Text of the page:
The next stop on the tour was a local farm which sells its vegetables, goat cheese, and meats from a food stand, at the local farmers' markets, and through subscriptions in their Community Supported Agriculture (CSA) program. I talked to the guy at the farmers' market this morning before our tour and he said most of the CSA members have their own gardens but they like getting produce earlier in the season and different vegetables than they grow themselves. I am going to get information on this and will consider if it is something we might like to try next year. They have both a spring and fall subscription. This is a real working farm with greenhouses, chickens, pigs, turkeys, and goats.

That old camper is the chicken house!

The fifth place was my favorite by far. It is now an inn, but it was built by a wealthy, famous man in the 1920s for his daughter and her new husband as a wedding present. Tom's parents stayed there last fall so we got to see the inside then. There's a wonderful little library area where I could have happily spent a vacation. But today the focus was on the grounds. They are bursting with blooms which are presented in a most natural way. There are stone pathways up and down the hill from the inn. The various gardens have names -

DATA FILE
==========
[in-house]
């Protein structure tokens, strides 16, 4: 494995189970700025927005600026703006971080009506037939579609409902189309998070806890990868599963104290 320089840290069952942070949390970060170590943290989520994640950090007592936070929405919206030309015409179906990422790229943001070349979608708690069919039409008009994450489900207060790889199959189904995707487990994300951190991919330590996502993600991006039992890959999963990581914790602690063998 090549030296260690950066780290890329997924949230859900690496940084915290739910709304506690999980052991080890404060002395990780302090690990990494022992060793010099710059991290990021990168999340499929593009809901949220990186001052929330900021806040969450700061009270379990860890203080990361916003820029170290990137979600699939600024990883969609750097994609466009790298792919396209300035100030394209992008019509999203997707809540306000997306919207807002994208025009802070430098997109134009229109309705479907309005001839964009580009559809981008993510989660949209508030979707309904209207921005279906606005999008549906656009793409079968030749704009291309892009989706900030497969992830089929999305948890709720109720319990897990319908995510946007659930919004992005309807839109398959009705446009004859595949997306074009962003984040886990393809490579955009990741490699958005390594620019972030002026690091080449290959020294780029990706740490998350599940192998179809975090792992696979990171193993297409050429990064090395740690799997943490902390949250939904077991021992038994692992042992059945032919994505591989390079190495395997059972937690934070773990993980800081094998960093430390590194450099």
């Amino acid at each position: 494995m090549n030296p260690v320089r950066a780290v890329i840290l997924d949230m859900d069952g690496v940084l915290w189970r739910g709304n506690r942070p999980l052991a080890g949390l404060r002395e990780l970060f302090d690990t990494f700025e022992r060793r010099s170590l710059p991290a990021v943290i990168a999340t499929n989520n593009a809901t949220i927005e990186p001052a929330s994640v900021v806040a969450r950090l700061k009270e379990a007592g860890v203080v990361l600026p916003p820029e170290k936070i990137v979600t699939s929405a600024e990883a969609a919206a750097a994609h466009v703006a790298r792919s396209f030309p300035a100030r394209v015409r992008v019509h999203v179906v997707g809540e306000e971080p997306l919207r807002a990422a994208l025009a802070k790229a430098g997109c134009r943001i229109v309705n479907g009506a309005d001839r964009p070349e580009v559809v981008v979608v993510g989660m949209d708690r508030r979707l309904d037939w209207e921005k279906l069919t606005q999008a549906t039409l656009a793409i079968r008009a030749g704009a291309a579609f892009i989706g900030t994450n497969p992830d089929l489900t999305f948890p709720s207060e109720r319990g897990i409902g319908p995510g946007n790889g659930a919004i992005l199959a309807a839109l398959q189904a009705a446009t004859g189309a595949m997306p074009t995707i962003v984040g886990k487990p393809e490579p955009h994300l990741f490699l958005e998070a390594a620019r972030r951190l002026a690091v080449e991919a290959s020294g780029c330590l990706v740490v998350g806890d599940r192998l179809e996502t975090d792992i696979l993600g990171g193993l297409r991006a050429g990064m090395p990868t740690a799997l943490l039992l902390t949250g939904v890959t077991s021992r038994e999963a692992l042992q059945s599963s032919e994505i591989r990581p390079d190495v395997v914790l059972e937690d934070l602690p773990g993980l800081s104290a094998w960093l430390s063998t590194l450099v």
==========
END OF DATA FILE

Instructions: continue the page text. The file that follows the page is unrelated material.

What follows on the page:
the patio garden,

the pond garden,

and the gate garden.

The walkway through the gate ends at this fountain.

There is a path through the woods which is reached via a wooden bridge over the cat tail filled marsh.

The last garden we visited we viewed only from the outside. It is on a side street in our little town, and is called an 'entrance garden.' I so love this place. Down the hill behind the house is the private back yard. Really such a lovely space.

We so enjoyed our hours walking around all these places, but honestly when we came home we thought our gardens were the prettiest we had seen. Probably because we have planted all the flowers and vegetables ourselves, and love them as if they were a little like friends. My preference in gardening is less mulch and closer plantings than most of the places we saw today which featured larger expanses of cedar mulch and fewer plants. Today was like a little vacation for Tom and I, and we had such a nice day.

Wednesday, July 13, 2011